Spring 2019

Mighty MRI

The U’s Center for Magnetic Resonance Research keeps inventing better ways to diagnose, treat, and monitor disease

Detailed views of the body’s most complex functions without a single incision. That’s the wonder of magnetic resonance imaging (MRI). 

Experts at the University’s Center for Magnetic Resonance Research (CMRR) have been at the forefront of developing MRI technology for decades. Today they are demonstrating how imaging can significantly expand knowledge about the ways we diagnose, treat, and monitor disease.

The beautiful brain

A versatile instrument

MRI is used for a variety of purposes in medicine today. It can give structural detail down to the millimeter scale, and unlike X-rays and computed tomography (CT) scans, there is no exposure to radiation.

Innovative imaging: How philanthropy allows researchers to test new ideas

The CMRR’s Michael Garwood, Ph.D., is working to make the detailed images produced by conventional, room-sized MRI scanners also available via a small, lightweight machine. And gifts from the Schott Foundation and Minnesota Lions Diabetes Foundation are allowing Garwood’s team to build a prototype of a tabletop MR scanner to evaluate the success of a bioartificial pancreas for treating type 1 diabetes.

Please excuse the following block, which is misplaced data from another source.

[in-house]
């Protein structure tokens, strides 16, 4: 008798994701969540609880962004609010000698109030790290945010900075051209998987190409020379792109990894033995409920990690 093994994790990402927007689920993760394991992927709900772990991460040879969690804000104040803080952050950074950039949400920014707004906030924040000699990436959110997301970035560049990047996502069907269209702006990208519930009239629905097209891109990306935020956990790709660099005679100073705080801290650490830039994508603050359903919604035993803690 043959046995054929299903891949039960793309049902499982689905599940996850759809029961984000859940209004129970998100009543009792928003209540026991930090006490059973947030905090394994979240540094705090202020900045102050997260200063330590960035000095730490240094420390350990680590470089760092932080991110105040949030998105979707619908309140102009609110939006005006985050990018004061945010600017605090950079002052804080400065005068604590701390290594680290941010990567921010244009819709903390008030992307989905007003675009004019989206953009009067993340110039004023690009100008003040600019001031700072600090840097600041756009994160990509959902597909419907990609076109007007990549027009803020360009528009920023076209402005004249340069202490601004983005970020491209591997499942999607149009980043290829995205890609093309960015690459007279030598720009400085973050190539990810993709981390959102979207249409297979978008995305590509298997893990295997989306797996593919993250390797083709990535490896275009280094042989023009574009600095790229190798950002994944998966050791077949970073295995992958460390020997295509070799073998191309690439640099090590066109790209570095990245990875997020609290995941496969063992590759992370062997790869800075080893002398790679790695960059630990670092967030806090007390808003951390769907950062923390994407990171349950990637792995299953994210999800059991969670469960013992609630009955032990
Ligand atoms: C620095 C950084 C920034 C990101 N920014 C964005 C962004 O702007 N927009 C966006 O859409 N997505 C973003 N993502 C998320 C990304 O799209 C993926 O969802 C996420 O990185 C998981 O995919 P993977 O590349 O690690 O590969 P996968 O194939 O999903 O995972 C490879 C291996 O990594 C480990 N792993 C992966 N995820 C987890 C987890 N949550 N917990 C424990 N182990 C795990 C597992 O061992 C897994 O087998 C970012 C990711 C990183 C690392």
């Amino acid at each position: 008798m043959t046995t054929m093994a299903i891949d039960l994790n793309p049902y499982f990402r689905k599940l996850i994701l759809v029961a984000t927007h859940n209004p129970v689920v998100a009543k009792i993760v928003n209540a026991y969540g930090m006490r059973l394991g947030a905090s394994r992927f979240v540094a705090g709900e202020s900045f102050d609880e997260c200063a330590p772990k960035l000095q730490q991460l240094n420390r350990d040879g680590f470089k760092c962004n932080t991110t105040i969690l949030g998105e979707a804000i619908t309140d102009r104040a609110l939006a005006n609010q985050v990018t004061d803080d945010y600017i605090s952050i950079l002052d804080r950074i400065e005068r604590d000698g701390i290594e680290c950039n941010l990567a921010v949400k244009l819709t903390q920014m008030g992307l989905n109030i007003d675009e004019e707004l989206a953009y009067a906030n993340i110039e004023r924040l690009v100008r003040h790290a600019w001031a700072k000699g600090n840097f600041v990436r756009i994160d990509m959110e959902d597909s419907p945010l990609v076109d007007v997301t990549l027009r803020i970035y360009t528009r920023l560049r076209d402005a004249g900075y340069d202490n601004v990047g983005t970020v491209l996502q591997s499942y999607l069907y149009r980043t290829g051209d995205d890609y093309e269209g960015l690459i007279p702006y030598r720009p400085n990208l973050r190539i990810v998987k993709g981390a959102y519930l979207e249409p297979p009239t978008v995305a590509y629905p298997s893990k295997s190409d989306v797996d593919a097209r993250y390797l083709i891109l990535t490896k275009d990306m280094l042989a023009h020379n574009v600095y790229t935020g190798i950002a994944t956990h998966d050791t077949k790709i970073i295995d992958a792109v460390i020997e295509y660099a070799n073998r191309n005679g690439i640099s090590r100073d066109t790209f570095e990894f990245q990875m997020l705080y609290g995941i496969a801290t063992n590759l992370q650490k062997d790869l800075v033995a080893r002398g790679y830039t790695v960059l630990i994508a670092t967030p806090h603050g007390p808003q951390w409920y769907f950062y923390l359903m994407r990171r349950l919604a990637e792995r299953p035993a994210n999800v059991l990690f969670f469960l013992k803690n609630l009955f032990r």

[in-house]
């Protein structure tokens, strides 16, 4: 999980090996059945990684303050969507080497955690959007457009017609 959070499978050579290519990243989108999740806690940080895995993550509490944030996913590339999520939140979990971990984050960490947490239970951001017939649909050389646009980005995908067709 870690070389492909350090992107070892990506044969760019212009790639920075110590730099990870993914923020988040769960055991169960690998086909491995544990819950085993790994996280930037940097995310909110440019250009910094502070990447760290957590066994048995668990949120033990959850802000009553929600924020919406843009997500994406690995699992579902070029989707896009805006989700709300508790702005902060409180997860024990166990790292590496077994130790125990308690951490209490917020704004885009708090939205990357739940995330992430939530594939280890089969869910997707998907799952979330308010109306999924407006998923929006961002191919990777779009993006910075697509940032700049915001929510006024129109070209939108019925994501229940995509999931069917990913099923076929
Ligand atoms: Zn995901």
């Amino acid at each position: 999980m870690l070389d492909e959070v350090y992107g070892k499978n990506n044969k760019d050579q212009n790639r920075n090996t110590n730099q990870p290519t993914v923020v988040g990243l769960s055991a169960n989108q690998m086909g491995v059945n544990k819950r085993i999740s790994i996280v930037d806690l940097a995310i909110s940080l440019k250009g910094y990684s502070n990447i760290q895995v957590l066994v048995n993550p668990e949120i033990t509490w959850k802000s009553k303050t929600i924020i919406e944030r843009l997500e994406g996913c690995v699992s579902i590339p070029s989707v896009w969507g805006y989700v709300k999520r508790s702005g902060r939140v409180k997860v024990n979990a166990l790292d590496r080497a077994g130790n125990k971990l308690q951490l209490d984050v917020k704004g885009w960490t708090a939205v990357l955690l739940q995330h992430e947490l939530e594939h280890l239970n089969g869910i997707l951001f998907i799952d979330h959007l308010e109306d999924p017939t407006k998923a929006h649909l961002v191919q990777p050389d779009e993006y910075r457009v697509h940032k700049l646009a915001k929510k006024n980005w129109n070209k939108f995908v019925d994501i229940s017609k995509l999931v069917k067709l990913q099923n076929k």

Supported by Minnesota Masonic Charities, Masonic Cancer Center scientist Silvia Balbo, Ph.D., aims to determine the extent of DNA damage caused by chemotherapy and other environmental toxins. Instead of the standard approach of zeroing in on one modification at a time, Balbo is using high-resolution mass spectrometry to reveal all DNA modifications caused by an exposure—accelerating the discovery of new ways to prevent the damage and development of new tools to identify those at higher risk.

With support from the Friedreich’s Ataxia Research Alliance, CureFA Foundation, and Bob Allison Ataxia Research Center, the CMRR’s Pierre-Gilles Henry, Ph.D., and Christophe Lenglet, Ph.D., are using MR spectroscopy and imaging to measure energy production in the brains of people who have Friedreich’s ataxia, a neurodegenerative disease, and healthy volunteers. They hope to find a way to measure levels of the protein frataxin in the brain, which could ultimately help to determine whether new therapies are working.